#568 – Barnsley Main Colliery 2

The siting of the headgear atop the shafthead building wasn’t unusual, although the backstays are supported by the winding house meaning that no part touches the ground. However, it’s certainly unique in the context of the other remaining headgear in the UK, and made all the more prominent by the demolition of the previous mining infrastructure thus leaving it in splendid isolation, looking like the surrounding land has sunk away around it.

There are very few photographs on the internet of the colliery when it was operational, but I’d recommend Steve Grudging’s excellent book ‘The Last Days of Coal Mining in Yorkshire‘ for some photographs that he took in 1991 just after closure when the place was intact. I did a review of the book earlier this year.

While the exact opening date of Barnsley Main is unclear, the Historic England entry notes that “Barnsley Main Colliery No.2 Shaft is shown on the 1892 Ordnance Survey map without any associated buildings, at that time labelled as part of Rylands Main Colliery whose pit head was immediately to the south.” At some point, the site became known as Barnsley Main.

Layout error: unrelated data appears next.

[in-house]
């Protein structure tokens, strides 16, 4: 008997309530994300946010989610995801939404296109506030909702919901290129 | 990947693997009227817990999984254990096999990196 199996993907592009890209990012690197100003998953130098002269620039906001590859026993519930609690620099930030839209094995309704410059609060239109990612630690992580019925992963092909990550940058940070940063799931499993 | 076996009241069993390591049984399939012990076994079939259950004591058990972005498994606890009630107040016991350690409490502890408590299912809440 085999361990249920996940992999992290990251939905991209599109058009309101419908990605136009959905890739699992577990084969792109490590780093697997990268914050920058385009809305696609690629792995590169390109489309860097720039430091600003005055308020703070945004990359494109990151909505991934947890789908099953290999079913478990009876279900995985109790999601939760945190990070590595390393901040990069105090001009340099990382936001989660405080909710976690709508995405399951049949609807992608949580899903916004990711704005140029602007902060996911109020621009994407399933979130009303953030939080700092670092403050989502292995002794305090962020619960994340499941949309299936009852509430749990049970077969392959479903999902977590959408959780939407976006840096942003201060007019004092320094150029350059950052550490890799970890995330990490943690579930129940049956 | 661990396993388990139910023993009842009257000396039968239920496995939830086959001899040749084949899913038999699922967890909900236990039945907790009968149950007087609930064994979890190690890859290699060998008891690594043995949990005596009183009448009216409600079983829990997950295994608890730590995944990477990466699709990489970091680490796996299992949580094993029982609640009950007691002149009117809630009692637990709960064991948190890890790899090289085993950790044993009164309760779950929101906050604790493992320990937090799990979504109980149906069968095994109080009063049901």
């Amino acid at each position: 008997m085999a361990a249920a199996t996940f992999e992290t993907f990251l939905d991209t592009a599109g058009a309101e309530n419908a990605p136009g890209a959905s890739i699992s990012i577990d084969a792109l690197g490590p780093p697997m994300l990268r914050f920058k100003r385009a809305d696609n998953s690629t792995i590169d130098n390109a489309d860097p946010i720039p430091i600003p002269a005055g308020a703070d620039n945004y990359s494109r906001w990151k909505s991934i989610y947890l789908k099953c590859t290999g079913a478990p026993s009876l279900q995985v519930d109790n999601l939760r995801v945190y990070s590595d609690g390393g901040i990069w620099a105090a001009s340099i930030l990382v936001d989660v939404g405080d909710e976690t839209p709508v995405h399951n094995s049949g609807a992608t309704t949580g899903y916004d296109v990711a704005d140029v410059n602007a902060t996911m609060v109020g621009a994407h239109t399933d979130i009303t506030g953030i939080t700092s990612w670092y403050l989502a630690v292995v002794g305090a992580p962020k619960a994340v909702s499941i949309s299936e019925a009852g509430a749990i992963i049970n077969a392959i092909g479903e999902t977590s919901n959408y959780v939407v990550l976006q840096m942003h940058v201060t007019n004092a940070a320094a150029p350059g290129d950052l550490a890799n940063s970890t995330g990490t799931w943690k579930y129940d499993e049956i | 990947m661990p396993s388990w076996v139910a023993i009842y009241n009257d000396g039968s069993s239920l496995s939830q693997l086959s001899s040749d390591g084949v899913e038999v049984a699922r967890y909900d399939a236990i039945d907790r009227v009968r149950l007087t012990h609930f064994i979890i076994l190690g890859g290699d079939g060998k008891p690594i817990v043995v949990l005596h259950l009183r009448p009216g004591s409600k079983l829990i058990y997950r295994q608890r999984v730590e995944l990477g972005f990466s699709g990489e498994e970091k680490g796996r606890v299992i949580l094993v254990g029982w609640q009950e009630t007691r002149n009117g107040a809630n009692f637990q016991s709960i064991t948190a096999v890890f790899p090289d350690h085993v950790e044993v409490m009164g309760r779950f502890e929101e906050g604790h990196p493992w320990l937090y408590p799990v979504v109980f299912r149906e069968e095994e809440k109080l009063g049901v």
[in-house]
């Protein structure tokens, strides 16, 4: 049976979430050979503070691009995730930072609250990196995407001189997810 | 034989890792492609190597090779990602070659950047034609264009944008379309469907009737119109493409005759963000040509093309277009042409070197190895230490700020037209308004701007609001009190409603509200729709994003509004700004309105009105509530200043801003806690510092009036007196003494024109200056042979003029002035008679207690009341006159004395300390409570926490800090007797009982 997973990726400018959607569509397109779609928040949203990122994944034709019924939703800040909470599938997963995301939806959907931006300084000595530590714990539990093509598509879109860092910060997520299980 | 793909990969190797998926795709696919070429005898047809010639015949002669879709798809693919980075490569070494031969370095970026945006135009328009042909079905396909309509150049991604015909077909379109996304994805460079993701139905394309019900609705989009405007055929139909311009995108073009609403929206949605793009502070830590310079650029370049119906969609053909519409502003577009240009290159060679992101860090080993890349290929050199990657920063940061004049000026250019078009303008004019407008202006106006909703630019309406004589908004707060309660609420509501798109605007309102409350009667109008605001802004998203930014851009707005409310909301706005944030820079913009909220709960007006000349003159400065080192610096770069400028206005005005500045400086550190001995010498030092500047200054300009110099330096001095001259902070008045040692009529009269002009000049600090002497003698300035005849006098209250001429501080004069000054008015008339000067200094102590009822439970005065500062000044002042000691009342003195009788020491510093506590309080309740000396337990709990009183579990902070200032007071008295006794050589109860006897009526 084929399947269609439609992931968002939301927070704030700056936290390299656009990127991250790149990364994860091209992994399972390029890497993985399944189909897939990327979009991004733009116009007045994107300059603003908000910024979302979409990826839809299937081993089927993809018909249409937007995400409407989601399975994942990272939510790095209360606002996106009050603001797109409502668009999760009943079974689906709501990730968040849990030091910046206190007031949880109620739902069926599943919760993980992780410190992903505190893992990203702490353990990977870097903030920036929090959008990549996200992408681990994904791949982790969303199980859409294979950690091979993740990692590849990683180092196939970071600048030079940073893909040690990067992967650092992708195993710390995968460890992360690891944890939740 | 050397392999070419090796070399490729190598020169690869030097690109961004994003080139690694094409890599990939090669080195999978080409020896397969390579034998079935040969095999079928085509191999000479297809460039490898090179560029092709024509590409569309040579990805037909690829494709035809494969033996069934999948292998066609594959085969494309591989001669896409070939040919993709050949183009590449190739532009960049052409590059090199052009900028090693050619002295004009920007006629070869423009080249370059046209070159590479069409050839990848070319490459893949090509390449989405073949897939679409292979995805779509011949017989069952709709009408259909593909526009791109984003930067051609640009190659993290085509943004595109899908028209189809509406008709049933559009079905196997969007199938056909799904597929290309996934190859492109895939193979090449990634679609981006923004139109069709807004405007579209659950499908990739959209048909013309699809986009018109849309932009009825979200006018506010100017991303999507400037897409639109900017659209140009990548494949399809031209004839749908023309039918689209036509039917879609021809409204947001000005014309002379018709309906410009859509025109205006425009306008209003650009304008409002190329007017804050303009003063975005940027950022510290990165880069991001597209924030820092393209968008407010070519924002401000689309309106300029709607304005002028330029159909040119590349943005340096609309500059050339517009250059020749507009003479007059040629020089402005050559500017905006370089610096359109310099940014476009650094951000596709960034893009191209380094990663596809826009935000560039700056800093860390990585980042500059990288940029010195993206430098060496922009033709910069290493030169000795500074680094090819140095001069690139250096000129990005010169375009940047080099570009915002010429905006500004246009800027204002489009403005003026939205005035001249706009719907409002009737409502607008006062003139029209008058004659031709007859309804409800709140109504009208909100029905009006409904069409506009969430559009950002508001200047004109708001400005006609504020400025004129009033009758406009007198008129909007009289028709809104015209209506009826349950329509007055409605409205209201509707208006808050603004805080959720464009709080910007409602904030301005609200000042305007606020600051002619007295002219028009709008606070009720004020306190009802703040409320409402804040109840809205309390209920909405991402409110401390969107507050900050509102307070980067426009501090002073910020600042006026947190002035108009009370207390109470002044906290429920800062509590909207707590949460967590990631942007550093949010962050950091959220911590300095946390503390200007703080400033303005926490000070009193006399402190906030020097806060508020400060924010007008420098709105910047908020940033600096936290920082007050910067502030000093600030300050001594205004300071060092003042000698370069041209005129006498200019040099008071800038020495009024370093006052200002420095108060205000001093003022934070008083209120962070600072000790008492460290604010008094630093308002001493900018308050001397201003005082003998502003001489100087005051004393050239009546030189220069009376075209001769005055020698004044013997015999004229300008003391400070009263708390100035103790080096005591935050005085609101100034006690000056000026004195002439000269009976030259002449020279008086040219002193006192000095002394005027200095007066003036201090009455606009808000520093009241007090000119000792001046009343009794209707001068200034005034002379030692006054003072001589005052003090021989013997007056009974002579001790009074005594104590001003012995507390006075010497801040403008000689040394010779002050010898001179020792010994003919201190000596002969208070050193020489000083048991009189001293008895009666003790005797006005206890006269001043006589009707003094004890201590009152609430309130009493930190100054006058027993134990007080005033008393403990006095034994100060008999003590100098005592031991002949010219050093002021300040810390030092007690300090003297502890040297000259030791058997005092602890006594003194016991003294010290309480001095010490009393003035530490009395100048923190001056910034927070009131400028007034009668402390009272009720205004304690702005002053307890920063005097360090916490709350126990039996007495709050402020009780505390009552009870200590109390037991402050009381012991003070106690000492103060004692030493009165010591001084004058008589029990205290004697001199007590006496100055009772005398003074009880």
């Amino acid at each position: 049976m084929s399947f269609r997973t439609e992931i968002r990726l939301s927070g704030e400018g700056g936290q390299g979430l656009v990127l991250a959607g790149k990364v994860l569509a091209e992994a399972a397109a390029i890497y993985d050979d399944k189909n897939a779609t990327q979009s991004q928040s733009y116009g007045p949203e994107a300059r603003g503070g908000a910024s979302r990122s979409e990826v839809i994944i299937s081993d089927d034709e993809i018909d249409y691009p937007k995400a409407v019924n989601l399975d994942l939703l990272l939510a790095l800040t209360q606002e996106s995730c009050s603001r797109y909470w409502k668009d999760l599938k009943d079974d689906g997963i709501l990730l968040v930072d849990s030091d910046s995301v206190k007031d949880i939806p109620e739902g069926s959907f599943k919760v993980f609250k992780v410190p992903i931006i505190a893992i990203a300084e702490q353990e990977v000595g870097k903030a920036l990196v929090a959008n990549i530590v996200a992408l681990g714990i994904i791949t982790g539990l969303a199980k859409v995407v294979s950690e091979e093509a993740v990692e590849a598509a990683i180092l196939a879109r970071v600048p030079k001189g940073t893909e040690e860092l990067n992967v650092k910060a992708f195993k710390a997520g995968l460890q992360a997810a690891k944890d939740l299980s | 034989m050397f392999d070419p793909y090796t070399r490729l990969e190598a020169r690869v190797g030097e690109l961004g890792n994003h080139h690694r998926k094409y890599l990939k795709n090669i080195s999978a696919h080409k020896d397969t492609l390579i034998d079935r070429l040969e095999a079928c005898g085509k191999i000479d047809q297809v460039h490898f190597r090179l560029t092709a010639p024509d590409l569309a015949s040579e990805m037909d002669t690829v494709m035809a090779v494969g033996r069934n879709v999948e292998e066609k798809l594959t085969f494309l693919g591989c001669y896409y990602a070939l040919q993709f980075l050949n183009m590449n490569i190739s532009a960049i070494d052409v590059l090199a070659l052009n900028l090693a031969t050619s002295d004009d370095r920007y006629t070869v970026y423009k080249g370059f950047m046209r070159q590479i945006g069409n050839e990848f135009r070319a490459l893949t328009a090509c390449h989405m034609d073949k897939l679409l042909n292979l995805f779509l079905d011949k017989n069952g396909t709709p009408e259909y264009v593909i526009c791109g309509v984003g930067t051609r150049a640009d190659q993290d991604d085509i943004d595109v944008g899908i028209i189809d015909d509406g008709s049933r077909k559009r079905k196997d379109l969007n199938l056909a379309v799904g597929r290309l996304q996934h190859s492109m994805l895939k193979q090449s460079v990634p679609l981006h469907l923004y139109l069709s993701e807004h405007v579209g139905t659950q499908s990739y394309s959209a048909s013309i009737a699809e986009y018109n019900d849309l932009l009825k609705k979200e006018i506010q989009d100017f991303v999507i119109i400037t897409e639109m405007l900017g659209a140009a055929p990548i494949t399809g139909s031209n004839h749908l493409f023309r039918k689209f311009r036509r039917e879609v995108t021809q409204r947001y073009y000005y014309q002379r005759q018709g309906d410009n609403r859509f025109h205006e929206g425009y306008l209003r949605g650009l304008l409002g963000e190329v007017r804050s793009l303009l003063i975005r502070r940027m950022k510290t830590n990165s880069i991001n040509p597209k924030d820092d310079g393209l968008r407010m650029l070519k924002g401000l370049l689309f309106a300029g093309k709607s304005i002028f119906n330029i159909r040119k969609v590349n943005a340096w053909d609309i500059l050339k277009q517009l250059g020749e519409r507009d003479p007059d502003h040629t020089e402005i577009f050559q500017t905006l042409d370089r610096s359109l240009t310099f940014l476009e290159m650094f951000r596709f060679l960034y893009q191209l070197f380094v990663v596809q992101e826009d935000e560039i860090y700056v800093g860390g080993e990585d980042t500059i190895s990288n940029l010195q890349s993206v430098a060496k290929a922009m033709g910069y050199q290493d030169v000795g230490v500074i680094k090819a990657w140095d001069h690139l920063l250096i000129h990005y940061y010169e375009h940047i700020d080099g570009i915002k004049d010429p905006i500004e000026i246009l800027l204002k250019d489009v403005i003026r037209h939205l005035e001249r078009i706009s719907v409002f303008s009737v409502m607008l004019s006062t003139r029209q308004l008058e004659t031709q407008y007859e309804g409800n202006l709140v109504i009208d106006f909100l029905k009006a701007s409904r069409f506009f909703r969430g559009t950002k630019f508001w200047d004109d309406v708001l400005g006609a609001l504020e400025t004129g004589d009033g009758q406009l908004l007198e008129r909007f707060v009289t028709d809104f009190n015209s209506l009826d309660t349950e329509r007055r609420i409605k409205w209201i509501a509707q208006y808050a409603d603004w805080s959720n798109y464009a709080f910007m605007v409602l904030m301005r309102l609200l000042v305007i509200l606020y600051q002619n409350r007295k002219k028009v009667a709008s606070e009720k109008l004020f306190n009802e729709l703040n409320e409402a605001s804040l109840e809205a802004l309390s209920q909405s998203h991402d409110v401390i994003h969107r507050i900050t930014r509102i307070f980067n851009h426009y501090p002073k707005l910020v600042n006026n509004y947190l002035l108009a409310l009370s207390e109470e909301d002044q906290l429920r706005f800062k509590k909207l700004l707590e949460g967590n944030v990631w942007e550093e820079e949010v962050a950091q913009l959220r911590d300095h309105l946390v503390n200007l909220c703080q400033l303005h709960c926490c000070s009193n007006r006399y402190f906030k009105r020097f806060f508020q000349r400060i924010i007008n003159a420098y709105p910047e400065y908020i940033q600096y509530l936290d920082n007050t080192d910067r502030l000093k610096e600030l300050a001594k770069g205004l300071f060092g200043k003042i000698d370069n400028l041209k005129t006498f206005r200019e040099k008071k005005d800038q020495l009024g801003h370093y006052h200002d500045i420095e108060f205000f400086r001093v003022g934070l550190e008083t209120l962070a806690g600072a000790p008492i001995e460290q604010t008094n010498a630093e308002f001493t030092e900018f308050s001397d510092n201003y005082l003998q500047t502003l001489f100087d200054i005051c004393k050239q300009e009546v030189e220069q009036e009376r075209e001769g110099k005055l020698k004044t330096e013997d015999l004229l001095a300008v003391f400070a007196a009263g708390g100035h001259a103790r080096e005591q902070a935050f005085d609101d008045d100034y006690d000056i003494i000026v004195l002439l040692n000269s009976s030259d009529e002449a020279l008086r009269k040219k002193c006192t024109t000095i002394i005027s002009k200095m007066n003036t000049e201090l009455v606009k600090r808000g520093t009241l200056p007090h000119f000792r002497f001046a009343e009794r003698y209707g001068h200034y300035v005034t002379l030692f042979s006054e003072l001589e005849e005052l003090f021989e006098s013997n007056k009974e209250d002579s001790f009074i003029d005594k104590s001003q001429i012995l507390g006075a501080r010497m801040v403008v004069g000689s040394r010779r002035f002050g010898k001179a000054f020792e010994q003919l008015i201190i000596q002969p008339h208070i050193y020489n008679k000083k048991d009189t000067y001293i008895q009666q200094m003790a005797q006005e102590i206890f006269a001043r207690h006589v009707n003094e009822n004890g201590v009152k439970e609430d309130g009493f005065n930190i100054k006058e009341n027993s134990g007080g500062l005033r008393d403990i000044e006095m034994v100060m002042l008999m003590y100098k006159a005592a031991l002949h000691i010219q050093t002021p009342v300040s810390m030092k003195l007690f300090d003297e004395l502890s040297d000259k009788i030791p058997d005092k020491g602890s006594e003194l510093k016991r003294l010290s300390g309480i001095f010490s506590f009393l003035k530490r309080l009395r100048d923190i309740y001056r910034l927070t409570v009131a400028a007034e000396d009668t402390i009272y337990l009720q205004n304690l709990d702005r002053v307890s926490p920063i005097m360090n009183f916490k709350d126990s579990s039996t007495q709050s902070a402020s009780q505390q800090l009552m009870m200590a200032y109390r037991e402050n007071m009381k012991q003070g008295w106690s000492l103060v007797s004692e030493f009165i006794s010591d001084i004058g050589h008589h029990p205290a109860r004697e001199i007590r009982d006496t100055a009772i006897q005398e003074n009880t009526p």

The colliery expanded and in 1931, it took over the nearby Oaks Colliery. Oaks Colliery, was sunk in 1824 and in 1866 thirteen methane gas explosions occurred at the colliery over ten days. This resulted in the deaths of 361 miners and 27 rescuers and the closure and infilling of the Old Oaks shafts. This remains the highest death toll of any mining accident in England.

The current winding engine house and shaft head building, were built in the early 20th Century and modernised and reconstructed with new headstocks in 1956 for the National Coal Board. Barnsley Main closed in 1965, following an accelerated pit-closure programme.

A £25 million-pound refurbishment scheme saw the re-opening of Barnsley Main in the 1970s, with the construction of several new buildings at the pit top however, it was for man-riding only (with the coal being brought to the surface at Barrow Colliery). 

The site’s surviving headgear and two-storey, brick-built engine house date from this period.


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